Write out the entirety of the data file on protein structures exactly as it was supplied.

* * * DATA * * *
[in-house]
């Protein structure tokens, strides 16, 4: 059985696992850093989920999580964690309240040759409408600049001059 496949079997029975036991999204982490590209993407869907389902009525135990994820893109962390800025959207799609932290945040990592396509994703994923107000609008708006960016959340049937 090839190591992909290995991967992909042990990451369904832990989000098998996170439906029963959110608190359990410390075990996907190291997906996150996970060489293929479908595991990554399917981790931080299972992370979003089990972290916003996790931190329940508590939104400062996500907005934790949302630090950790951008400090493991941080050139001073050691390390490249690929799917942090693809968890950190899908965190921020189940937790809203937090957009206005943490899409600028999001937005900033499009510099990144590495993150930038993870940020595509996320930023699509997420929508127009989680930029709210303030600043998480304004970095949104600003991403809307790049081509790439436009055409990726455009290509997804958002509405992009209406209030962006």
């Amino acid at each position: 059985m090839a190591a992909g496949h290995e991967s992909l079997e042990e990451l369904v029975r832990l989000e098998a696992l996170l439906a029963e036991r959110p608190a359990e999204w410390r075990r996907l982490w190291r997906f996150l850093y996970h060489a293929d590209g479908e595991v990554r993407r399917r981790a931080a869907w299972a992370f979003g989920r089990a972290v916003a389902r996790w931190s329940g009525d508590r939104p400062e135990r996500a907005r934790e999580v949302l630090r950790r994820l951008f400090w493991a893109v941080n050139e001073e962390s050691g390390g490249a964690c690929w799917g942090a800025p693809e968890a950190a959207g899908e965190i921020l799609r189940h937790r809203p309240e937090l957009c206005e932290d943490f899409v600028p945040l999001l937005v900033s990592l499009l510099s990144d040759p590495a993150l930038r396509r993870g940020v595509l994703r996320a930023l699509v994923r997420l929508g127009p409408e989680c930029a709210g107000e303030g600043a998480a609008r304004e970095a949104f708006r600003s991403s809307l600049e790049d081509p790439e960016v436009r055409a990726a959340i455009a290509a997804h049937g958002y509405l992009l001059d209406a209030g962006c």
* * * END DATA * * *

[in-house]
């Protein structure tokens, strides 16, 4: 059985696992850093989920999580964690309240040759409408600049001059 496949079997029975036991999204982490590209993407869907389902009525135990994820893109962390800025959207799609932290945040990592396509994703994923107000609008708006960016959340049937 090839190591992909290995991967992909042990990451369904832990989000098998996170439906029963959110608190359990410390075990996907190291997906996150996970060489293929479908595991990554399917981790931080299972992370979003089990972290916003996790931190329940508590939104400062996500907005934790949302630090950790951008400090493991941080050139001073050691390390490249690929799917942090693809968890950190899908965190921020189940937790809203937090957009206005943490899409600028999001937005900033499009510099990144590495993150930038993870940020595509996320930023699509997420929508127009989680930029709210303030600043998480304004970095949104600003991403809307790049081509790439436009055409990726455009290509997804958002509405992009209406209030962006």
């Amino acid at each position: 059985m090839a190591a992909g496949h290995e991967s992909l079997e042990e990451l369904v029975r832990l989000e098998a696992l996170l439906a029963e036991r959110p608190a359990e999204w410390r075990r996907l982490w190291r997906f996150l850093y996970h060489a293929d590209g479908e595991v990554r993407r399917r981790a931080a869907w299972a992370f979003g989920r089990a972290v916003a389902r996790w931190s329940g009525d508590r939104p400062e135990r996500a907005r934790e999580v949302l630090r950790r994820l951008f400090w493991a893109v941080n050139e001073e962390s050691g390390g490249a964690c690929w799917g942090a800025p693809e968890a950190a959207g899908e965190i921020l799609r189940h937790r809203p309240e937090l957009c206005e932290d943490f899409v600028p945040l999001l937005v900033s990592l499009l510099s990144d040759p590495a993150l930038r396509r993870g940020v595509l994703r996320a930023l699509v994923r997420l929508g127009p409408e989680c930029a709210g107000e303030g600043a998480a609008r304004e970095a949104f708006r600003s991403s809307l600049e790049d081509p790439e960016v436009r055409a990726a959340i455009a290509a997804h049937g958002y509405l992009l001059d209406a209030g962006c």